Requiring the display of fuel efficiency information could further this Congressional purpose, i.e., it could help consumers make wiser choices in selecting a vehicle that uses less petroleum. But 15 U.S.C. § 1901 regulates in this field only to the extent of requiring display of a vehicle's fuel efficiency on a label affixed upon a vehicle and provision of an information booklet with comparative fuel efficiency ratings. Thus, a reasonable inference exists that Congress intended to preempt State regulation in these two areas, i.e., the labeling of vehicles and the mandated provision of an information booklet. It would be an unreasonable assumption, however, that Congress intended to preempt states from regulating false or misleading advertising of a vehicle's fuel efficiency and cost savings.
Defendant characterizes Plaintiff's complaint as a challenge to EPA testing guidelines, but the Plaintiff's complaint does not challenge the EPA figures or the manner in which those figures are calculated. (Compl. ¶ 2.) Instead, Plaintiff's complaint challenges the manner in which Defendant advertised the Honda Civic Hybrid in mediums other than the Monroney Sticker and information booklet. (Id.) As no clear and manifest Congressional intent to regulate advertising exists, the Court must adhere to the presumption that Congress intended to leave the regulation of false advertising, and unfair business practices of auto manufacturers, to the state. In fact, allowing the States to regulate false advertising and unfair business practices perhaps may further the goals of the EPCA.
Accordingly, California's regulation of false advertising does not stand as an "obstacle to the accomplishment and execution of the full purposes and objectives of Congress." U.S. v. Locke, 529 U.S. 89, 109 (2000) (quoting California v. ARC America Corp., 490 U.S. 93, 100-101 (1989)). Plaintiff's claims are not preempted.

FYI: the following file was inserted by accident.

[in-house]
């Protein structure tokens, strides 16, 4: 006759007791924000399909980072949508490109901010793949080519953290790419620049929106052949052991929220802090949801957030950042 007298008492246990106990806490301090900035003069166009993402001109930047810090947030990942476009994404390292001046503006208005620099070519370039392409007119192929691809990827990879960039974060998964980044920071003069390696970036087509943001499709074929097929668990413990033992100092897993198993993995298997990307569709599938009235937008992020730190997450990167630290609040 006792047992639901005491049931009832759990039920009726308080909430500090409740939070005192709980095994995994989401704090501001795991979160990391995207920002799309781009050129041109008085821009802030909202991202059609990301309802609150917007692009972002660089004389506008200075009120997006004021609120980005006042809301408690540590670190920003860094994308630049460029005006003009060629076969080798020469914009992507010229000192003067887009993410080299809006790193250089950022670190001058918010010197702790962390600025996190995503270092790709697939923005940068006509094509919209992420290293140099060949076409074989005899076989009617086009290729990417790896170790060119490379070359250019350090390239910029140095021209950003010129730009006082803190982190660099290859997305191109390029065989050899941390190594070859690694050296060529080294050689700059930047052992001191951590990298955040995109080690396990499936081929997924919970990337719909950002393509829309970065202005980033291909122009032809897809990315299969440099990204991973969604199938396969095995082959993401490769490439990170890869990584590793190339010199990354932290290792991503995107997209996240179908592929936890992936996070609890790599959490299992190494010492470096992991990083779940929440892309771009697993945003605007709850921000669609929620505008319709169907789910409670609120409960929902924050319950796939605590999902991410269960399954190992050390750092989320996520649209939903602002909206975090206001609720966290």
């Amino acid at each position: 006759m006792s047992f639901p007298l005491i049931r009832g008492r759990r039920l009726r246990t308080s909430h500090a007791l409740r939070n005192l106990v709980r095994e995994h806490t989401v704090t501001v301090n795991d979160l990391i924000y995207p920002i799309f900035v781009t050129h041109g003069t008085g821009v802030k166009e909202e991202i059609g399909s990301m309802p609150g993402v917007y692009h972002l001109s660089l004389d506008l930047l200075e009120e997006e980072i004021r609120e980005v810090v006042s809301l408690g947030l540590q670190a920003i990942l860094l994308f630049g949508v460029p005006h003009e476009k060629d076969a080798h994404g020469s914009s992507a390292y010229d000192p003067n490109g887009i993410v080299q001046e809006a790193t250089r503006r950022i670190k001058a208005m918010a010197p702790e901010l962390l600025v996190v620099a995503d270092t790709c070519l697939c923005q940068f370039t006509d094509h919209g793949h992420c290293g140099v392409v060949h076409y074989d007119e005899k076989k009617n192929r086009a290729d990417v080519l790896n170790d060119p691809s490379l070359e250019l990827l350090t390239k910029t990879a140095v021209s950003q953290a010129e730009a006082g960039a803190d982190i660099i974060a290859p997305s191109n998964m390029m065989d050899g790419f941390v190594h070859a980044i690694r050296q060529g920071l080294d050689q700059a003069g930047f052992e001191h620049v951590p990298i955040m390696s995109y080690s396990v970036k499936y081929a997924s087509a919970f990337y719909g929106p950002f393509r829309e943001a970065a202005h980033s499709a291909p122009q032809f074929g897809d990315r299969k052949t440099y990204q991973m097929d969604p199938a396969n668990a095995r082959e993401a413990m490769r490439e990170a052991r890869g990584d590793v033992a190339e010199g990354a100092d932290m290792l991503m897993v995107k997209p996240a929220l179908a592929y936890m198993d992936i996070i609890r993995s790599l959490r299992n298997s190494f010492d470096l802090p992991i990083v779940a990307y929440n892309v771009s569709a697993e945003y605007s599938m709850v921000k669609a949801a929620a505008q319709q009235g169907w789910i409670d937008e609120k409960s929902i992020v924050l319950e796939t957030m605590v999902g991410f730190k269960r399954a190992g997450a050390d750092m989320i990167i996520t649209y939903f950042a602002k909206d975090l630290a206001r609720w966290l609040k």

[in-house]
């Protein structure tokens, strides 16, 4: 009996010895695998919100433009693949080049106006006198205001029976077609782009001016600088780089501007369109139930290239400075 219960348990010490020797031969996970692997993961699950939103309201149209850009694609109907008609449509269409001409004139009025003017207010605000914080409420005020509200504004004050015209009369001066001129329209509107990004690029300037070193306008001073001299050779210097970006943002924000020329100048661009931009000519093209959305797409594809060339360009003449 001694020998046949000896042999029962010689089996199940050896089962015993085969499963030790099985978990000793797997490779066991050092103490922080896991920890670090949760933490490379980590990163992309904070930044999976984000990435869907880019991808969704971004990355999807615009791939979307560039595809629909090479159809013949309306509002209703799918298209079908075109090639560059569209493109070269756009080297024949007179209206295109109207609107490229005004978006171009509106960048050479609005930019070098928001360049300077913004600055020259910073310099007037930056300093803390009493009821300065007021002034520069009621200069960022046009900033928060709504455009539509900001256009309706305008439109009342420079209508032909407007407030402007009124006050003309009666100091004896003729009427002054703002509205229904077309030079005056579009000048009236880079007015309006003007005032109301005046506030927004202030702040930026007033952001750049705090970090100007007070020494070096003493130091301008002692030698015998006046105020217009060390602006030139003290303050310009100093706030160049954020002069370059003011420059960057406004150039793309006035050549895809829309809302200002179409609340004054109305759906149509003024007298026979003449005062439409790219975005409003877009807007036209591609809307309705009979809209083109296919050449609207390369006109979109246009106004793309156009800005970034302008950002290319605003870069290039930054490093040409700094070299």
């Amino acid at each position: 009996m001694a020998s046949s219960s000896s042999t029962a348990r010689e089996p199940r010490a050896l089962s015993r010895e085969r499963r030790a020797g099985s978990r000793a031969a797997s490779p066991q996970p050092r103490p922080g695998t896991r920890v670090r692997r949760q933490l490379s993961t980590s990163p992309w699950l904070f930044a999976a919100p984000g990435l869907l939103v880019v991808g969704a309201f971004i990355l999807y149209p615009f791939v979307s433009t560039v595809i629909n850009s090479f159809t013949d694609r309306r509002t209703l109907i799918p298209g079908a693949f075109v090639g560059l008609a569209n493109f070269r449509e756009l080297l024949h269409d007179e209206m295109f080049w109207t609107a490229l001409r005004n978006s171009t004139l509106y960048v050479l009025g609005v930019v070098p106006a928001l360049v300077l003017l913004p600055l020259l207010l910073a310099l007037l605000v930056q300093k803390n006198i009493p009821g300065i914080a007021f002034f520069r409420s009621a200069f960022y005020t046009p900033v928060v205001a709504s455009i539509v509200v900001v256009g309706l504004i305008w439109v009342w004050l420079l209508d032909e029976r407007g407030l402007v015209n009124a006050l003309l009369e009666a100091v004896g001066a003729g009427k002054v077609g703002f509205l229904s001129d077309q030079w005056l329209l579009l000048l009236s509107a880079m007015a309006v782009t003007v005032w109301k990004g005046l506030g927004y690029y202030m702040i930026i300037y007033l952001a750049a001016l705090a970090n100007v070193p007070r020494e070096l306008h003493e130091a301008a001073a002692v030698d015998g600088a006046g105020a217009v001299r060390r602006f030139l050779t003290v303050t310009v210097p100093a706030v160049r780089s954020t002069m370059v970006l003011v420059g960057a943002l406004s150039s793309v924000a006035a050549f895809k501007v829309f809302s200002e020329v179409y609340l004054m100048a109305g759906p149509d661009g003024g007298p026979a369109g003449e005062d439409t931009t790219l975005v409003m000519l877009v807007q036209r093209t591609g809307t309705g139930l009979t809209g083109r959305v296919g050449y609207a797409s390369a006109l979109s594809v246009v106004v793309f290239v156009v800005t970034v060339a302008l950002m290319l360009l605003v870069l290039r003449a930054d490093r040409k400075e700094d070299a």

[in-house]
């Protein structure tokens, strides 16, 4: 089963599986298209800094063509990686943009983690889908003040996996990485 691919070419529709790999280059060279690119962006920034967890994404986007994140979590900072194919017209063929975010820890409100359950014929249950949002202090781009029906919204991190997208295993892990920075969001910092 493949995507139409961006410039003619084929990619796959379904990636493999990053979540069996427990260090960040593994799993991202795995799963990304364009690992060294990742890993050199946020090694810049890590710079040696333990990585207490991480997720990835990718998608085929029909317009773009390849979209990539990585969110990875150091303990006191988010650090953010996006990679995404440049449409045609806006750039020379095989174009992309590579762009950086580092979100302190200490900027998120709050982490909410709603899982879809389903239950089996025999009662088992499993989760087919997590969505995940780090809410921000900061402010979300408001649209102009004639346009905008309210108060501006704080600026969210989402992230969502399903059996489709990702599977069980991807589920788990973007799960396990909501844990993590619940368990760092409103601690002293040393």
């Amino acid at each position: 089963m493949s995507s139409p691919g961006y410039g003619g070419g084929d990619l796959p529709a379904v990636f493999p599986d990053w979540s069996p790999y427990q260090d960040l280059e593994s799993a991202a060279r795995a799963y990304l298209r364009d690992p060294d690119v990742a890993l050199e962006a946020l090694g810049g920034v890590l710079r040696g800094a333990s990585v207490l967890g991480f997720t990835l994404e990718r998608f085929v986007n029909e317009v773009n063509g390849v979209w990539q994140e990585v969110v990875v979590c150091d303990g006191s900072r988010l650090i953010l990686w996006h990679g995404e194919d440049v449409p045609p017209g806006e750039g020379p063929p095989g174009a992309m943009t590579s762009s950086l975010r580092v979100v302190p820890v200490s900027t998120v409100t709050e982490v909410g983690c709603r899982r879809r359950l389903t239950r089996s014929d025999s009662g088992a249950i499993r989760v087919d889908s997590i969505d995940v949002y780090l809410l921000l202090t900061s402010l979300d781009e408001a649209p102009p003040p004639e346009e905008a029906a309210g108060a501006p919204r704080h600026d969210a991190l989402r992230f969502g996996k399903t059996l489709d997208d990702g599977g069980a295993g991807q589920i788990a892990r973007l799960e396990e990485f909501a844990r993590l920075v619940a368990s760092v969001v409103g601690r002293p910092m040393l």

B. Failure to State a Claim Under State Law
According to Defendant, Plaintiff's claims must fail because he failed to allege that he actually read and relied on any misleading advertisements; unless he in fact so read and relied, he did not suffer injury "as a result of" Defendant's conduct, as required by Business Professions Code §§ 17204 and 17535, and California Civil Code § 1780. (Mot. at 9-13.) In response, Plaintiff argues that current California law contains no such reliance requirement. (Opp'n at 10.)
In its Motion, Defendant cites not a single case in support of its contention that Plaintiff must plead and prove actual reliance to succeed on his claims. In a footnote, Defendant directs the Court to the California Court of Appeal's decision inPfizer Inc. v. Superior Court, previously published at 45 Cal. Rptr. 3d 840 (Ct.App. 2d Dist. 2006), rev. granted, 51 Cal. Rptr. 3d 707 (Cal. Nov. 1, 2006). That decision, however, no longer is valid authority, because as Defendant acknowledges, the California Supreme Court vacated the lower court's ruling when it granted review. See Cal. Rules of Ct., Rules 976(d), 977(a).